There are armies of skin care brands and marketers determined to push their products by using words that make you believe they’re the most effective and the least harmful to their distinct advantage. But what do these terms really mean? We break it down so you can be an informed consumer. Take back your power!
The term “organic” should signify that an ingredient was grown without the use of pesticides, synthetic fertilizers, sewage sludge, genetically modified organisms (GMOs), or radiation. In other words, the plant or animal was grown as close as possible to its natural state, just as if it was in the wild. Take note of this, it’s an important one for later...
The food industry in the US regulates organic food products through the National Organic Program (NOP). Manufacturers and farmers must meet the standards set by the NOP in order to have the organic label placed on their products.
In skin care, the criteria are far less stringent. Some companies may skirt around the issue, finding loopholes that allow them to label a shampoo or moisturizer organic simply because one of its main ingredients is water. Water is, after all, natural and harmless (permitted it isn't boiling hot). If you see a product with “organic” written on the package, know that no authority has deemed it so (unless it bears the certain certified labels, which we’ll get into below). It is possibly a marketing technique, or the manufacturer has figured out it can use the term because just one or two of its ingredients fits the bill.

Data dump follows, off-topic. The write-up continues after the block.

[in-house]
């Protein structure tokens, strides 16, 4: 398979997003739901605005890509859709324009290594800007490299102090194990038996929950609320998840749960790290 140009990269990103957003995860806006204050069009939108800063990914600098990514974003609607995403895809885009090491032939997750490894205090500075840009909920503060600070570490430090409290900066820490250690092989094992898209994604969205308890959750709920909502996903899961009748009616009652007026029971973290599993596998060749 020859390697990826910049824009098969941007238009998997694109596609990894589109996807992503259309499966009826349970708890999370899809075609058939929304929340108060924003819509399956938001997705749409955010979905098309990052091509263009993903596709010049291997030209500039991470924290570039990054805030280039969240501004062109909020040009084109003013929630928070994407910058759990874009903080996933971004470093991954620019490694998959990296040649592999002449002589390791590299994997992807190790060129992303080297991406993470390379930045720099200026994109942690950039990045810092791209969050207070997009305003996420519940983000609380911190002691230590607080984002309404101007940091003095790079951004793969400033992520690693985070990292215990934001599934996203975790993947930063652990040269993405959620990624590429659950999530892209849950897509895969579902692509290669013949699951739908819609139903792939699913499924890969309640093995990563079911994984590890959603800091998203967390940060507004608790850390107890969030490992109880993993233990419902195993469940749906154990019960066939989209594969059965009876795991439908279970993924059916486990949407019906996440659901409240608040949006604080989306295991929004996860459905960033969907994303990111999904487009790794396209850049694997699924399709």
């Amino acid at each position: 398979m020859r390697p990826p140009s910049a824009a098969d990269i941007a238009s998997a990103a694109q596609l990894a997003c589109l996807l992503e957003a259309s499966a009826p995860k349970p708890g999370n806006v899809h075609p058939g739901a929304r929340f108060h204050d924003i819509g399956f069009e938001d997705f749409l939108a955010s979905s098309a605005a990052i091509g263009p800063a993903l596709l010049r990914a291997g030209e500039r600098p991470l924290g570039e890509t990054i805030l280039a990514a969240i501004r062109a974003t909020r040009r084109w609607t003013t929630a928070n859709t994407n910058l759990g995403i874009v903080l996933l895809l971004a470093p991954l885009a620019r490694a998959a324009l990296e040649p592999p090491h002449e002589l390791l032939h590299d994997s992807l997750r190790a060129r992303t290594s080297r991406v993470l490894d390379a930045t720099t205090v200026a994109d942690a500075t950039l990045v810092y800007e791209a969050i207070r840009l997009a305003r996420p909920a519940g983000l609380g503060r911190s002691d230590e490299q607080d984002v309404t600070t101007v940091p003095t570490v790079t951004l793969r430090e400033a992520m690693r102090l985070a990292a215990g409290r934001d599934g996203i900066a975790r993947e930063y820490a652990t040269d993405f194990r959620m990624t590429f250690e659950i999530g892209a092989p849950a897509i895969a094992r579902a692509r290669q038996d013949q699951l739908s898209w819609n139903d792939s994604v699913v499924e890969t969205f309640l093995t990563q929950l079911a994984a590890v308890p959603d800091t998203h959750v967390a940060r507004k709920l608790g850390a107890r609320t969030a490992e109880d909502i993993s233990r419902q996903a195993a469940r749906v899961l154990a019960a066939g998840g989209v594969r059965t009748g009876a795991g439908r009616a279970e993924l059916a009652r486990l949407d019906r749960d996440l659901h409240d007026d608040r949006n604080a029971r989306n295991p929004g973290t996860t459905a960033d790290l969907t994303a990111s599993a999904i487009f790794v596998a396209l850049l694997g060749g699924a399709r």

Though “organic” on its own is a flimsy term, the “USDA Organic” logo has much more authority behind it—that’s because in order to display it, an ingredient or brand must be certified by the USDA. This certification is enough to give you peace of mind that almost all of the ingredients in the product have been grown and processed in regulated conditions that mandate cleanliness, and that it does not contain pesticides, synthetic preservatives, petrochemicals, GMOS or ionizing radiation.